Even as SSA Marine and its supporters continue to fight vigorously to get a coal terminal built at Cherry Point — through a public relations push and responses to Lummi Nation’s request to kill the Gateway Pacific Terminal project — the headlines about coal indicate the climate-change inducing fossil fuel doesn’t have much of a future.
Officials at SSA Marine will tell you that Gateway Pacific Terminal is not a coal terminal, but it is designed to ship 48 million metric tons of coal a year versus 6 million tons of other commodities. SSA Marine already has an agreement with Peabody Energy to ship 24 million tons of coal a year. (As Peabody waits for GPT to be built, it is reeling from its own report, earlier this week, that it suffered more than $1 billion in losses in the second quarter of 2015.)
Search “coal exports” in Google News and this is typical of the headlines that pop up:
The price of thermal coal — the kind used to fire electricity-generating power plants — remains in the tank after peaking in 2011. China has agreed to cap its carbon emissions long-term, and in the short term it seeks to clean its air and support domestic mines by exporting less coal.
Organizations such as the Institute for Energy Economics and Financial Analysis (IEEFA) are predicting coal’s demise, as one of its analysts told a crowd of environmentalists November 2014 in Bellingham. The IEEFA participated at the biennial Resources and Energy Investment Conference in Sydney this week, which got a good treatment from the Sydney Morning Herald.
One IEEFA official told his Australian audience coal is “dead, or at least in permanent structural decline,” the same message the Institute’s Tom Sanzillo gave Bellingham last fall.
The IEEFA speaker in Australia, Tim Buckley, noted that coal burning by a major Chinese energy company has already started declining, and that India — “often held up as Australia’s coal saviour,” according to the Sydney Morning Herald article — will cease coal exports by 2021.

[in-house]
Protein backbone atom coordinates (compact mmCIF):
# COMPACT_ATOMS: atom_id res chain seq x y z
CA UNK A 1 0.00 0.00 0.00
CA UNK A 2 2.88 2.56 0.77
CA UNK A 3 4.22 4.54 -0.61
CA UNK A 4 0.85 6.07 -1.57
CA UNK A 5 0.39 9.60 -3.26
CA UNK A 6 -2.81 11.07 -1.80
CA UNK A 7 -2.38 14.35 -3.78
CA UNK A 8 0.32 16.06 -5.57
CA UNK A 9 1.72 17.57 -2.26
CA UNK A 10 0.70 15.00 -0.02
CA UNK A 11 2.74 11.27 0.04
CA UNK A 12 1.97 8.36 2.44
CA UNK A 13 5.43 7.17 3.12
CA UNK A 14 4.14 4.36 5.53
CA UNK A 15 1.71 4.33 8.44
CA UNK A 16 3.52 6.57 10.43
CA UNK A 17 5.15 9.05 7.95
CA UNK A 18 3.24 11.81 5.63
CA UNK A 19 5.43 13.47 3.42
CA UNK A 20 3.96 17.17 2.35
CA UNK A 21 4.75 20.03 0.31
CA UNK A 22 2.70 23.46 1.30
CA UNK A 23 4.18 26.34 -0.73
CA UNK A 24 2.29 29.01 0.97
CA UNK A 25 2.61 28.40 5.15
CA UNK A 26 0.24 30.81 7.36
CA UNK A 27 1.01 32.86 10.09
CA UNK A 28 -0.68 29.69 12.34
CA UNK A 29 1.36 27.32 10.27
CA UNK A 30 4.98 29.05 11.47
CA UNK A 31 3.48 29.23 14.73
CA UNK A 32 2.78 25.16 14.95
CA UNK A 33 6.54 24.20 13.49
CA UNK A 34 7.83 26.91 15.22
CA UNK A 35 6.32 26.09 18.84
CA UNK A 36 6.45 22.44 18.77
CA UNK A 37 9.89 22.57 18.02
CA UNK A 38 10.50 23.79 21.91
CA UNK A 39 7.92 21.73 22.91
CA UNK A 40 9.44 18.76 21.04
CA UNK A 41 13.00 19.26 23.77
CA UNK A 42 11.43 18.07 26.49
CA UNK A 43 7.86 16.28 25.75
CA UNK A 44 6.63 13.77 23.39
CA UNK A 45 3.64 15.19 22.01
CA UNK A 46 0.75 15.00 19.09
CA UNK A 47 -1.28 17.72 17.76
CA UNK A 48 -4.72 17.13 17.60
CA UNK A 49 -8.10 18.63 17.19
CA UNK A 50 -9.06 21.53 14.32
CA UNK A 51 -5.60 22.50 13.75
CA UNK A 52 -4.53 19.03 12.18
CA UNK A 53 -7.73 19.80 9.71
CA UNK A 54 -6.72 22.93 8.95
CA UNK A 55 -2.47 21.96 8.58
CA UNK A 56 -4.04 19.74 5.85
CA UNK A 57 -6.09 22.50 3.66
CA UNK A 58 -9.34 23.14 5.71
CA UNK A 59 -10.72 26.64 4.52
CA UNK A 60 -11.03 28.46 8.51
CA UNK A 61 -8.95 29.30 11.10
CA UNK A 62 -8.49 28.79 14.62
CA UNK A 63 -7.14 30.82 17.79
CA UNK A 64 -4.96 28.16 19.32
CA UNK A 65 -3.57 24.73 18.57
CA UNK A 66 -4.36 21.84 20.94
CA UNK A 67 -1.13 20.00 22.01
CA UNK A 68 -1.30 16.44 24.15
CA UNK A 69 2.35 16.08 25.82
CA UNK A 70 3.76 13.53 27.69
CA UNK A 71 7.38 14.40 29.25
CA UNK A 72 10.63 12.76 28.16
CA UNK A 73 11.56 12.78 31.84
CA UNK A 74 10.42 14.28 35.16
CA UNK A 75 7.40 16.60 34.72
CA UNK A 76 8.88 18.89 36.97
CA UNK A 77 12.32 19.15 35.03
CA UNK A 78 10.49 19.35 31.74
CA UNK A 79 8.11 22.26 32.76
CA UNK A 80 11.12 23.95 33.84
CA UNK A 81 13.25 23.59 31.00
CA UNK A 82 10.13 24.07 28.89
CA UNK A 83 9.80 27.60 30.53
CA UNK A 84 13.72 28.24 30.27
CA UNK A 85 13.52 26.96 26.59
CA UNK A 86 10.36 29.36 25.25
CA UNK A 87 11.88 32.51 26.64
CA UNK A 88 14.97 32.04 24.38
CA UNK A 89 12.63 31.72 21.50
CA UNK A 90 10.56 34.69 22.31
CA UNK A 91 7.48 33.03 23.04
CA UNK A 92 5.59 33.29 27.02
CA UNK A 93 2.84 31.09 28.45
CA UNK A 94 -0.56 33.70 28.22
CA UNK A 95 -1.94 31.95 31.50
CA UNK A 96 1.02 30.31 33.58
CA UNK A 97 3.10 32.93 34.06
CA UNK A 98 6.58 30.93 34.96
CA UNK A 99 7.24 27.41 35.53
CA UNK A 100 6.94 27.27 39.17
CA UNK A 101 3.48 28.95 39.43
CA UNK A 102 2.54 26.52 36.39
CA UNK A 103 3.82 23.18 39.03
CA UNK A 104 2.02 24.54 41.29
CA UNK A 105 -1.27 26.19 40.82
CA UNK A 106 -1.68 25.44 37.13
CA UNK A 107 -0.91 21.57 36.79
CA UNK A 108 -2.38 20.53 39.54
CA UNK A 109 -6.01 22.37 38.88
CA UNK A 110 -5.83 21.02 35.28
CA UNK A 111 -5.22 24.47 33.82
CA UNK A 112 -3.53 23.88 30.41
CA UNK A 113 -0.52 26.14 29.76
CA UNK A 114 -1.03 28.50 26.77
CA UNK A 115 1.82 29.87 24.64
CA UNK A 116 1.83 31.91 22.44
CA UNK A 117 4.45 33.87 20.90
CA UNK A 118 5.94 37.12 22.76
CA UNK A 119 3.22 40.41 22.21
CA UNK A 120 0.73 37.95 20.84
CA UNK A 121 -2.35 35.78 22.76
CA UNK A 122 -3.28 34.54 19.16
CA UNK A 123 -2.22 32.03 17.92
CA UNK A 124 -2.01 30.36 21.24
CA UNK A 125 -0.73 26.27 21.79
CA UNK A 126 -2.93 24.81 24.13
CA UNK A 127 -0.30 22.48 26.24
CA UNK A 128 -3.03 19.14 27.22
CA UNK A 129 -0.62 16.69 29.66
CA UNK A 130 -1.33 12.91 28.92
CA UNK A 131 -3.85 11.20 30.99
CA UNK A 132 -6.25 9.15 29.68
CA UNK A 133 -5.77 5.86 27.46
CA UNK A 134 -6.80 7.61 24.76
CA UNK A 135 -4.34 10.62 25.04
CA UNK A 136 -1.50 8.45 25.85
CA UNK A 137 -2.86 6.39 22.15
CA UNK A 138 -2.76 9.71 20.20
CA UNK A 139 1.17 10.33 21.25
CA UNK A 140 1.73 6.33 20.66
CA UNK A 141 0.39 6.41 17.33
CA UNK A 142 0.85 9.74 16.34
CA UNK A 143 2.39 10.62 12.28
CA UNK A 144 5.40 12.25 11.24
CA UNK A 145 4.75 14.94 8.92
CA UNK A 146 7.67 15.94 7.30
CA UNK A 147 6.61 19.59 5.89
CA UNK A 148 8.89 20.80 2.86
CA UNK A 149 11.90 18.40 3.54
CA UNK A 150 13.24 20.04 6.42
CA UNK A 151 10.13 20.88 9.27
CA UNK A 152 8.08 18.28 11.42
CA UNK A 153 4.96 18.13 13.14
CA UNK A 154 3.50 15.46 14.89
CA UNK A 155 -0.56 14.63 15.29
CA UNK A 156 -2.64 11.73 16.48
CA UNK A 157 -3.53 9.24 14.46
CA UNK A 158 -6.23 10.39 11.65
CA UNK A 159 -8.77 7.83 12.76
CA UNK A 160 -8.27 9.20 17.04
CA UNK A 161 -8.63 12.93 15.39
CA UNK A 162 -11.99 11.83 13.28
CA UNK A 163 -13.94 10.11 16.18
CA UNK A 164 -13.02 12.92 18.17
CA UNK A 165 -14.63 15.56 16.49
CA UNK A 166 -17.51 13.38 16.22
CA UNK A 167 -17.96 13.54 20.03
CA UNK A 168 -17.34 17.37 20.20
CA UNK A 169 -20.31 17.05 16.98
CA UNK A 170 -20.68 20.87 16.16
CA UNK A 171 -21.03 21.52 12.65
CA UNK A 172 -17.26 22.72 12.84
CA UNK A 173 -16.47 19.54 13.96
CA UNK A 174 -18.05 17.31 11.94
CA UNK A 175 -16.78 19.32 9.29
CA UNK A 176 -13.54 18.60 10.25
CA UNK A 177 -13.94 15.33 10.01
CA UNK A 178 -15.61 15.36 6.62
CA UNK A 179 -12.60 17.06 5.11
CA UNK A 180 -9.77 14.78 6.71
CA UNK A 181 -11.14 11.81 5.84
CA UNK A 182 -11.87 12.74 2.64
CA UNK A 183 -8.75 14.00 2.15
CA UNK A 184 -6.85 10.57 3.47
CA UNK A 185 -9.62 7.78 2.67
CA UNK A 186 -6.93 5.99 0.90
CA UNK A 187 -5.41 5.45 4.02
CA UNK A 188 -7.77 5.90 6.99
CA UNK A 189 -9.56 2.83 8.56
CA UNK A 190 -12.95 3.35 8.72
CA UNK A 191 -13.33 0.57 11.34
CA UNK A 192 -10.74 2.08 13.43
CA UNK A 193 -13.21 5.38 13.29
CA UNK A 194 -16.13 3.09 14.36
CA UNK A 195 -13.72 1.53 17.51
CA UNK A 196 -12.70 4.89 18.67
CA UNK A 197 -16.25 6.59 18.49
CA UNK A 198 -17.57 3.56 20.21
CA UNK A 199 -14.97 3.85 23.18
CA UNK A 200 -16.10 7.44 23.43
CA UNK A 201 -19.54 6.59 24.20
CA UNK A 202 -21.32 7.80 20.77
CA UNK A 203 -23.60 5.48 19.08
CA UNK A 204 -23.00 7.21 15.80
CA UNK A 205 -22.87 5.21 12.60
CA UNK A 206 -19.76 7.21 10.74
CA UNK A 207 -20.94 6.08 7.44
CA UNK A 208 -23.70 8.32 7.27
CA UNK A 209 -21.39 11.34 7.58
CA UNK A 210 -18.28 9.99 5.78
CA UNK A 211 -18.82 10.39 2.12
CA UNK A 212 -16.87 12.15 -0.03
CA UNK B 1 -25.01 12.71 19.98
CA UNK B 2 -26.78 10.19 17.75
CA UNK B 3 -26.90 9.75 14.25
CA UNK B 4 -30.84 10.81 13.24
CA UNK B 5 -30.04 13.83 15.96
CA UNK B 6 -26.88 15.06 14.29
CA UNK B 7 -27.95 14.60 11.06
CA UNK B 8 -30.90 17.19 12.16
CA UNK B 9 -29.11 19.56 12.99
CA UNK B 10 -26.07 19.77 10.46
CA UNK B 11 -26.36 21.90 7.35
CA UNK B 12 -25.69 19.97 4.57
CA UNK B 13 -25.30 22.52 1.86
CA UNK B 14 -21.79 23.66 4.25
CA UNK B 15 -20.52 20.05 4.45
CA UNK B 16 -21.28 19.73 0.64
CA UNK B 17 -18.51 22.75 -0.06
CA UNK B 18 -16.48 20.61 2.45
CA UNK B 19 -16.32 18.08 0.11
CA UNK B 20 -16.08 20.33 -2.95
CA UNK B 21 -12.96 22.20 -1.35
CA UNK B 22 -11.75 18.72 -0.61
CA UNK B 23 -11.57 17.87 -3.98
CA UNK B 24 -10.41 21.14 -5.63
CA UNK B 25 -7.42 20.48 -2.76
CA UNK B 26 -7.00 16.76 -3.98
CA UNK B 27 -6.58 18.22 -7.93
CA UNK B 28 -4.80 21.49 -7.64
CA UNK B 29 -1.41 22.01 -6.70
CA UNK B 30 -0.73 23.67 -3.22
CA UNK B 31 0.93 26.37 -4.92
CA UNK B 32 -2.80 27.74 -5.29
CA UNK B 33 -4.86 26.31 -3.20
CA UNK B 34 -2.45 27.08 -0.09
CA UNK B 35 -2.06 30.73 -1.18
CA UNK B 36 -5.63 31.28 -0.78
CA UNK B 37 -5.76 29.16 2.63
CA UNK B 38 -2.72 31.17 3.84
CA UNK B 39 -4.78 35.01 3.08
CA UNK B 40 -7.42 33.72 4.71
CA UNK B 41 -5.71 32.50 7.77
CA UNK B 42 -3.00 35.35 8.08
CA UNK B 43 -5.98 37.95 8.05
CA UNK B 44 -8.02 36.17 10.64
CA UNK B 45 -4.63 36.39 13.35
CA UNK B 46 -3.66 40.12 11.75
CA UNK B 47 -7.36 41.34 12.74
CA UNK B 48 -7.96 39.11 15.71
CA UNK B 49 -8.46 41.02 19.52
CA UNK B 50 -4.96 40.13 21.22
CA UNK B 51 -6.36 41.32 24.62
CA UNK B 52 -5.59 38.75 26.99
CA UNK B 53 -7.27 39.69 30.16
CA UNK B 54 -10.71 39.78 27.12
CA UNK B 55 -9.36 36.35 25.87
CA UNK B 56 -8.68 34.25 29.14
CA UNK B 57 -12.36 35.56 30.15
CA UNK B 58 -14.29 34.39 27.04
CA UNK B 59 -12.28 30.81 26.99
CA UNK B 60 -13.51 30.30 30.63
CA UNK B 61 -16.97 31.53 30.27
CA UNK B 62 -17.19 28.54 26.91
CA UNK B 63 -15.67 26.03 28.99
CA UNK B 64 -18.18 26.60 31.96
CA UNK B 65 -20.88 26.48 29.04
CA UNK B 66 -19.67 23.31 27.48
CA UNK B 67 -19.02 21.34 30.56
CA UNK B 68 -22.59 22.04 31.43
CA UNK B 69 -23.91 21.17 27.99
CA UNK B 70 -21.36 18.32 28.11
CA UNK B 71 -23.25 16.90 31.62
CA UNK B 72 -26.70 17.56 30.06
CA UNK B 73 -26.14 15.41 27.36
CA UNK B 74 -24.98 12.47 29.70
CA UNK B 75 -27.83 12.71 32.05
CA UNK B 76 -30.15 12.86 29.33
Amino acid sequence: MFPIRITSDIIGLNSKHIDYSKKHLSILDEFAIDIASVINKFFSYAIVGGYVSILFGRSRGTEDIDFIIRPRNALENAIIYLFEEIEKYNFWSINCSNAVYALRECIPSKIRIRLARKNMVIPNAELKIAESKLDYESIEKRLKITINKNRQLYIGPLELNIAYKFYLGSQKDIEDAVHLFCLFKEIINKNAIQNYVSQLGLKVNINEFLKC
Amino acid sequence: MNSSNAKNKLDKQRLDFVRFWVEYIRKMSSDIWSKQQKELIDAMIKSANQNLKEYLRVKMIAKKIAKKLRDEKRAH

One voice, however, remains consistently bullish about coal, at least down the road a few years. The Bellingham Herald contacted Wood Mackenzie in November, to offer counterpoint to Sanzillo’s analysis of coal’s prospects.
“It’s challenging to grow (export) volumes materially from here, but should global demand grow, there’s a home for (Wyoming and Montana coal),” said Joe Aldina, a commodities research analyst with Wood Mackenzie, in November. The firm anticipated at the time that coal imports internationally would increase threefold by 2035. “Indonesian coal may not be able to supply what the global market demands in the long term.”
Eight months later, at the conference in Australia, Wood Mackenzie remained optimistic. Robin Griffin of Wood Mackenzie said this week that coal prices were expected to rebound starting next year, and the supply and demand curves would reach a balance around 2022.
If Gateway Pacific Terminal gets built — and Lummi Nation will have a lot to say about that — then it wouldn’t be up and running until 2019 at the earliest, more likely later.
It could be online just in time to catch coal’s next wave.
Unless the folks at IEEFA are right.
Who might have the inside track on the correct forecast of coal’s future? The IEEFA is working to reduce the world’s dependence on fossil fuels. Wood Mackenzie claims to be more pure in its objectivity.
“No one can predict with certainty how markets will function over the long run,” Gateway Pacific Terminal spokesman Craig Cole told The Bellingham Herald in November, on the occasion of IEEFA’s visit to Bellingham.
“The big consultancies like Wood Mackenzie make a living by providing economic sector analyses to clients. They aren’t really selling a position. If they don’t get their analytics and forecasts right, they lose credibility and clients.”